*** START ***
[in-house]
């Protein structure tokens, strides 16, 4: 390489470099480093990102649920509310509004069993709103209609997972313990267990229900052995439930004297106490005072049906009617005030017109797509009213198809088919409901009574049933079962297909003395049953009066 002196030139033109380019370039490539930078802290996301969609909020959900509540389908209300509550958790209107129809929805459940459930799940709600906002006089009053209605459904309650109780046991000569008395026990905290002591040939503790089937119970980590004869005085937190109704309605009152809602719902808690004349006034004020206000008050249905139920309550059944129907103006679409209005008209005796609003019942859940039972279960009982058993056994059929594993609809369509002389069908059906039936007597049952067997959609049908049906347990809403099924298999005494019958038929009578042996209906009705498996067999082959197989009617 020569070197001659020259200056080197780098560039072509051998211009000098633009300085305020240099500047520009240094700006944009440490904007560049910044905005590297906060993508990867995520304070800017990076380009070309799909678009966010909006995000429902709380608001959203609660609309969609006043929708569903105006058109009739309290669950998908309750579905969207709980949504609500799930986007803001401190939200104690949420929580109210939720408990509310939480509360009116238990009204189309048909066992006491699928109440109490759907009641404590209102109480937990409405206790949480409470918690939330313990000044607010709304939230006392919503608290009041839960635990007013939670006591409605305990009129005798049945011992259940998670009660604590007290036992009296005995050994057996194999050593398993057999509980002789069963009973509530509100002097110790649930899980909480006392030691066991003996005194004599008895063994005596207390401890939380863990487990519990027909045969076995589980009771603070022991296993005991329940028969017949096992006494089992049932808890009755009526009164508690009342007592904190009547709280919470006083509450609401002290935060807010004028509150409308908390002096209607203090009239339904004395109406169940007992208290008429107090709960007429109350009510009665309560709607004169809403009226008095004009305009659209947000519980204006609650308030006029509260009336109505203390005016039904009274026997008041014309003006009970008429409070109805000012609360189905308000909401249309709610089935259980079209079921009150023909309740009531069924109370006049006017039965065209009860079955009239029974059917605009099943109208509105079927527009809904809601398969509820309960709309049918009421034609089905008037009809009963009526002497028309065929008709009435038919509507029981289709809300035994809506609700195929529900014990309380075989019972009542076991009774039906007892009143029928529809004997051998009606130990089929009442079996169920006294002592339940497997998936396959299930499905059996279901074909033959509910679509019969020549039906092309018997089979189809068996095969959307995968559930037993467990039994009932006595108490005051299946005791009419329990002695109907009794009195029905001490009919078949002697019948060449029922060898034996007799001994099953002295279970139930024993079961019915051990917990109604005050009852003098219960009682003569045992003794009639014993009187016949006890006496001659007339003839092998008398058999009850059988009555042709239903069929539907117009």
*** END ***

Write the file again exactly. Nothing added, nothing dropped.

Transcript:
[in-house]
């Protein structure tokens, strides 16, 4: 390489470099480093990102649920509310509004069993709103209609997972313990267990229900052995439930004297106490005072049906009617005030017109797509009213198809088919409901009574049933079962297909003395049953009066 002196030139033109380019370039490539930078802290996301969609909020959900509540389908209300509550958790209107129809929805459940459930799940709600906002006089009053209605459904309650109780046991000569008395026990905290002591040939503790089937119970980590004869005085937190109704309605009152809602719902808690004349006034004020206000008050249905139920309550059944129907103006679409209005008209005796609003019942859940039972279960009982058993056994059929594993609809369509002389069908059906039936007597049952067997959609049908049906347990809403099924298999005494019958038929009578042996209906009705498996067999082959197989009617 020569070197001659020259200056080197780098560039072509051998211009000098633009300085305020240099500047520009240094700006944009440490904007560049910044905005590297906060993508990867995520304070800017990076380009070309799909678009966010909006995000429902709380608001959203609660609309969609006043929708569903105006058109009739309290669950998908309750579905969207709980949504609500799930986007803001401190939200104690949420929580109210939720408990509310939480509360009116238990009204189309048909066992006491699928109440109490759907009641404590209102109480937990409405206790949480409470918690939330313990000044607010709304939230006392919503608290009041839960635990007013939670006591409605305990009129005798049945011992259940998670009660604590007290036992009296005995050994057996194999050593398993057999509980002789069963009973509530509100002097110790649930899980909480006392030691066991003996005194004599008895063994005596207390401890939380863990487990519990027909045969076995589980009771603070022991296993005991329940028969017949096992006494089992049932808890009755009526009164508690009342007592904190009547709280919470006083509450609401002290935060807010004028509150409308908390002096209607203090009239339904004395109406169940007992208290008429107090709960007429109350009510009665309560709607004169809403009226008095004009305009659209947000519980204006609650308030006029509260009336109505203390005016039904009274026997008041014309003006009970008429409070109805000012609360189905308000909401249309709610089935259980079209079921009150023909309740009531069924109370006049006017039965065209009860079955009239029974059917605009099943109208509105079927527009809904809601398969509820309960709309049918009421034609089905008037009809009963009526002497028309065929008709009435038919509507029981289709809300035994809506609700195929529900014990309380075989019972009542076991009774039906007892009143029928529809004997051998009606130990089929009442079996169920006294002592339940497997998936396959299930499905059996279901074909033959509910679509019969020549039906092309018997089979189809068996095969959307995968559930037993467990039994009932006595108490005051299946005791009419329990002695109907009794009195029905001490009919078949002697019948060449029922060898034996007799001994099953002295279970139930024993079961019915051990917990109604005050009852003098219960009682003569045992003794009639014993009187016949006890006496001659007339003839092998008398058999009850059988009555042709239903069929539907117009």